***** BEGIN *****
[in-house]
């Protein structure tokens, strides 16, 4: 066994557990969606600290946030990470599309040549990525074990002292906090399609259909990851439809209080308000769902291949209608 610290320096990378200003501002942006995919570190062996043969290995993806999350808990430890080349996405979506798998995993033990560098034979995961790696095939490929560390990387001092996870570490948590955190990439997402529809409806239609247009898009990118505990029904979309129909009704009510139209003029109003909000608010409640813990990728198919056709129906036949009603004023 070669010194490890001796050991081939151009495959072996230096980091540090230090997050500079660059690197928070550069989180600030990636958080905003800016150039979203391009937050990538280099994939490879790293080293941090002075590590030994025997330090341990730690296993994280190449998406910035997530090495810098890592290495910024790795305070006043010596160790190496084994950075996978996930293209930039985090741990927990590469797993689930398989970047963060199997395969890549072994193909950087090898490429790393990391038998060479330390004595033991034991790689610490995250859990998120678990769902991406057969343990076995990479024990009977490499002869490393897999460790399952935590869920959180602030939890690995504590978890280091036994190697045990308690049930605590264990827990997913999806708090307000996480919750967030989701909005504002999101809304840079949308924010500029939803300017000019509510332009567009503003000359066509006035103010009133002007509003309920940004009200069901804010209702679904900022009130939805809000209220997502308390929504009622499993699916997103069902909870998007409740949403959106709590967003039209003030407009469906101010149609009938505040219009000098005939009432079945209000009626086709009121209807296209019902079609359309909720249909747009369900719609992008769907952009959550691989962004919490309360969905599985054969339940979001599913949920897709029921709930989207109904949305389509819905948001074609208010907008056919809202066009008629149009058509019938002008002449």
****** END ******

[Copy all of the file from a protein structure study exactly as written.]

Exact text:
[in-house]
């Protein structure tokens, strides 16, 4: 066994557990969606600290946030990470599309040549990525074990002292906090399609259909990851439809209080308000769902291949209608 610290320096990378200003501002942006995919570190062996043969290995993806999350808990430890080349996405979506798998995993033990560098034979995961790696095939490929560390990387001092996870570490948590955190990439997402529809409806239609247009898009990118505990029904979309129909009704009510139209003029109003909000608010409640813990990728198919056709129906036949009603004023 070669010194490890001796050991081939151009495959072996230096980091540090230090997050500079660059690197928070550069989180600030990636958080905003800016150039979203391009937050990538280099994939490879790293080293941090002075590590030994025997330090341990730690296993994280190449998406910035997530090495810098890592290495910024790795305070006043010596160790190496084994950075996978996930293209930039985090741990927990590469797993689930398989970047963060199997395969890549072994193909950087090898490429790393990391038998060479330390004595033991034991790689610490995250859990998120678990769902991406057969343990076995990479024990009977490499002869490393897999460790399952935590869920959180602030939890690995504590978890280091036994190697045990308690049930605590264990827990997913999806708090307000996480919750967030989701909005504002999101809304840079949308924010500029939803300017000019509510332009567009503003000359066509006035103010009133002007509003309920940004009200069901804010209702679904900022009130939805809000209220997502308390929504009622499993699916997103069902909870998007409740949403959106709590967003039209003030407009469906101010149609009938505040219009000098005939009432079945209000009626086709009121209807296209019902079609359309909720249909747009369900719609992008769907952009959550691989962004919490309360969905599985054969339940979001599913949920897709029921709930989207109904949305389509819905948001074609208010907008056919809202066009008629149009058509019938002008002449």